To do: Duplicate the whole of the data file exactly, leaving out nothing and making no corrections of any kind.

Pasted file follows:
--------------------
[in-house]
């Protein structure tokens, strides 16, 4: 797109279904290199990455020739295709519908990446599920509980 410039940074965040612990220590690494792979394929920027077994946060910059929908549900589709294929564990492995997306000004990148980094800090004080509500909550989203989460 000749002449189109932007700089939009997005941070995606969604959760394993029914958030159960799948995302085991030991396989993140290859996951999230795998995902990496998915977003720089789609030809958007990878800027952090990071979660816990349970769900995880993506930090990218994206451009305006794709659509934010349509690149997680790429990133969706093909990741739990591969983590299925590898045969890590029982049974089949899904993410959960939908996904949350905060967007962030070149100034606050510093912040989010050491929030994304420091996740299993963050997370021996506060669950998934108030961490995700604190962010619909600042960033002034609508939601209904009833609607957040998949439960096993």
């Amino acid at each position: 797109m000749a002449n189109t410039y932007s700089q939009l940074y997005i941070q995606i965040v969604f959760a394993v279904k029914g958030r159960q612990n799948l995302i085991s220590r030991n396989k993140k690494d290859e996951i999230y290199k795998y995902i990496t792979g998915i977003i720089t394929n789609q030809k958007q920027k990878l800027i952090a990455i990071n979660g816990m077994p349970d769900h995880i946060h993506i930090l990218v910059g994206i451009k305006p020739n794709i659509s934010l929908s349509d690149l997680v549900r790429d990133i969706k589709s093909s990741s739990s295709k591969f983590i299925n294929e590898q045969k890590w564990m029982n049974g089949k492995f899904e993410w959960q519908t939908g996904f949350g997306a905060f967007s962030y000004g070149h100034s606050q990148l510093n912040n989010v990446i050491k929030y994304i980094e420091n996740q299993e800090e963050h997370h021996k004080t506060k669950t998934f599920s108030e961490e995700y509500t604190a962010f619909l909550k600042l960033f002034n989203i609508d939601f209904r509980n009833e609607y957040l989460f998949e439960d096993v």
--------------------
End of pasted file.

[in-house]
């Protein structure tokens, strides 16, 4: 797109279904290199990455020739295709519908990446599920509980 410039940074965040612990220590690494792979394929920027077994946060910059929908549900589709294929564990492995997306000004990148980094800090004080509500909550989203989460 000749002449189109932007700089939009997005941070995606969604959760394993029914958030159960799948995302085991030991396989993140290859996951999230795998995902990496998915977003720089789609030809958007990878800027952090990071979660816990349970769900995880993506930090990218994206451009305006794709659509934010349509690149997680790429990133969706093909990741739990591969983590299925590898045969890590029982049974089949899904993410959960939908996904949350905060967007962030070149100034606050510093912040989010050491929030994304420091996740299993963050997370021996506060669950998934108030961490995700604190962010619909600042960033002034609508939601209904009833609607957040998949439960096993």
């Amino acid at each position: 797109m000749a002449n189109t410039y932007s700089q939009l940074y997005i941070q995606i965040v969604f959760a394993v279904k029914g958030r159960q612990n799948l995302i085991s220590r030991n396989k993140k690494d290859e996951i999230y290199k795998y995902i990496t792979g998915i977003i720089t394929n789609q030809k958007q920027k990878l800027i952090a990455i990071n979660g816990m077994p349970d769900h995880i946060h993506i930090l990218v910059g994206i451009k305006p020739n794709i659509s934010l929908s349509d690149l997680v549900r790429d990133i969706k589709s093909s990741s739990s295709k591969f983590i299925n294929e590898q045969k890590w564990m029982n049974g089949k492995f899904e993410w959960q519908t939908g996904f949350g997306a905060f967007s962030y000004g070149h100034s606050q990148l510093n912040n989010v990446i050491k929030y994304i980094e420091n996740q299993e800090e963050h997370h021996k004080t506060k669950t998934f599920s108030e961490e995700y509500t604190a962010f619909l909550k600042l960033f002034n989203i609508d939601f209904r509980n009833e609607y957040l989460f998949e439960d096993v």